Scheme launched by Tindall Foundation links up with big companies to create work across local boards.
Some of Auckland's biggest employers have signed up to a scheme aimed at finding work for the region's 25,000 unemployed young people.
The $2 million Youth Connections scheme has found jobs for more than 50 unemployed youths so far across 10 of Auckland's 21 local boards.
It has also put money into driver's licence training at two South Auckland colleges in a bid to remove one of the barriers to getting work or further training - the cost of getting a licence.
The scheme was launched in May last year with $335,000 a year for two years from the Tindall Foundation for four local boards, $115,000 a year from the Auckland Airport Community Trust for the Otara-Papatoetoe board, $75,000 a year from the Maungakiekie-Tamaki Local Board and $15,000 a year from the Auckland Council.
Four more boards have put money into it since then and the Hugh Green Foundation has recently given $75,000 a year to start the project in one of those, Papakura.
Two southern boards, airport-funded Otara-Papatoetoe and Tindall-funded Mangere-Otahuhu, appointed two fulltime "youth connectors" last September to work together across the two areas. They have linked with big employers such as Farmers, Vodafone and Accor hotels.
"We've had a really good response from small-to-medium employers right through to the large corporates," said youth connector Theresa Rorason.
Farmers has taken on three young people so far, Vodafone one in its call centre and Accor's Novotel Auckland Airport Hotel two.
The team has also placed six young people into jobs with Skids after-school programmes, five into a Quest serviced apartment block opening next month in Highbrook Drive, and one into East Tamaki building systems company MiTek.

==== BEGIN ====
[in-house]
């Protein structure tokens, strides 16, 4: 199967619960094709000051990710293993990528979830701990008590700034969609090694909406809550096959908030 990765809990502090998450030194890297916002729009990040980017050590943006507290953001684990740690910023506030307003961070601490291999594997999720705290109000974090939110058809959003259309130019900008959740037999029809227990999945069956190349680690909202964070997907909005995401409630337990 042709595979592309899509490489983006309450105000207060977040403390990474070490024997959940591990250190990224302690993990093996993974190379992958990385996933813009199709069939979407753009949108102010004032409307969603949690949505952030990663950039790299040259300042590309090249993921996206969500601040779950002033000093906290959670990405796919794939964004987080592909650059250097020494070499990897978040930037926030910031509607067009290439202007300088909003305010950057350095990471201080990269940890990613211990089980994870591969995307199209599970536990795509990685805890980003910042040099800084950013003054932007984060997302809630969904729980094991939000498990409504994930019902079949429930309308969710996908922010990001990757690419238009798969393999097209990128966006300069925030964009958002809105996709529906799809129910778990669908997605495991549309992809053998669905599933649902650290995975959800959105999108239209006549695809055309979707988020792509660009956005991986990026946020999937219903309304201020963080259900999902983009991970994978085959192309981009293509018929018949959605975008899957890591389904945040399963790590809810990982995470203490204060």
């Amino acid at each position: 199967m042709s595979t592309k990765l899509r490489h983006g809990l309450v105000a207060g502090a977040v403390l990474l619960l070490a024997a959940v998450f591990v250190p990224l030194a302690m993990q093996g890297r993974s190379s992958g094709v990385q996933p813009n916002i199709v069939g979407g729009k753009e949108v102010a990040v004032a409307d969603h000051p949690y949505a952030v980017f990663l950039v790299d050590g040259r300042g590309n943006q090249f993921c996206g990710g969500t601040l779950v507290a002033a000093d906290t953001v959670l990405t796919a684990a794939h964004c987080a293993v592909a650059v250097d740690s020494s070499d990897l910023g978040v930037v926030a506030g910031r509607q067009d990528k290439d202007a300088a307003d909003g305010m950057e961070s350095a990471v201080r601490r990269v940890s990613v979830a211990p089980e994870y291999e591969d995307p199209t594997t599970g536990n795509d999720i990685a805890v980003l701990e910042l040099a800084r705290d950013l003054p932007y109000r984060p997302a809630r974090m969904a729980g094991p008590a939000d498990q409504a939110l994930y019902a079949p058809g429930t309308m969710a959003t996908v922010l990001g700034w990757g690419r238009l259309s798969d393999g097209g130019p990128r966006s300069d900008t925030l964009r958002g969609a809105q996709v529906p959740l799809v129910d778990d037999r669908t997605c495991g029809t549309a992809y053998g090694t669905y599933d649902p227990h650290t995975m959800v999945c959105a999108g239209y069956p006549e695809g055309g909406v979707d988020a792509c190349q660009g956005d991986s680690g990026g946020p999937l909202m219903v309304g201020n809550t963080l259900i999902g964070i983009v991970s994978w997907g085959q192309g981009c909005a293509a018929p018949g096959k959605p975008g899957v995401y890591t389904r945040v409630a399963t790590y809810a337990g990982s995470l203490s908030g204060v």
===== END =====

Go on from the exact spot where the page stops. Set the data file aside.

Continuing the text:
Henderson-Massey and Whau boards, also sharing two youth connectors between them with Tindall funding, signed up more than 500 businesses after a business launch with Sir Stephen Tindall in May, and have found jobs for 19 young people so far.
In the Puketapapa board, also with Tindall funding, youth connector Anakere Marino has placed three young people with food wholesaler Gilmours and others with Anton's Seafood, Mt Albert Motor Lodge, McDonald's, Countdown, Manta Marine, the Coffee Club and a baby formula company.
Maungakiekie-Tamaki youth connector Bronwyn Gemmell has targeted construction companies such as Fletchers, Downer and Hawkins.
The Hibiscus and Bays board, using its own money and $15,000 from Tindall, is also targeting the building industry with Whangarei-based Northtec, which started teaching construction and painting trades at Silverdale last week. It has contracted with the Coast Youth Community Trust to employ youth connector Simon Weakley and plans a business launch on August 27.
Papakura Local Board chairwoman Hine Joyce-Tahere said her board also planned a launch on the same day. It has contracted out its service to the Papakura Marae and has signed up "two big local Papakura employers".
Kaipatiki Local Board member Richard Hills said his board had allocated $60,000 to the scheme from its economic development budget and was about to employ a 'connector'.
The connectors are recruiting young people from schools, youth centres, police, families and young people themselves.
Miss Marino has based herself at the Roskill Youth Zone at the Wesley community centre to reach young people.
"I'm creating a bit of a hub of all things to do with youth employment in Puketapapa," she said.
They work closely with Government-funded agencies which help 16- and 17-year-olds who are not in employment, education or training (NEET).
Nationally 86,800 young people aged 15 to 24 were NEET in March, including an estimated 25,000 in Auckland, but only 6164 had signed up with the Government-funded services nationally by July 5.
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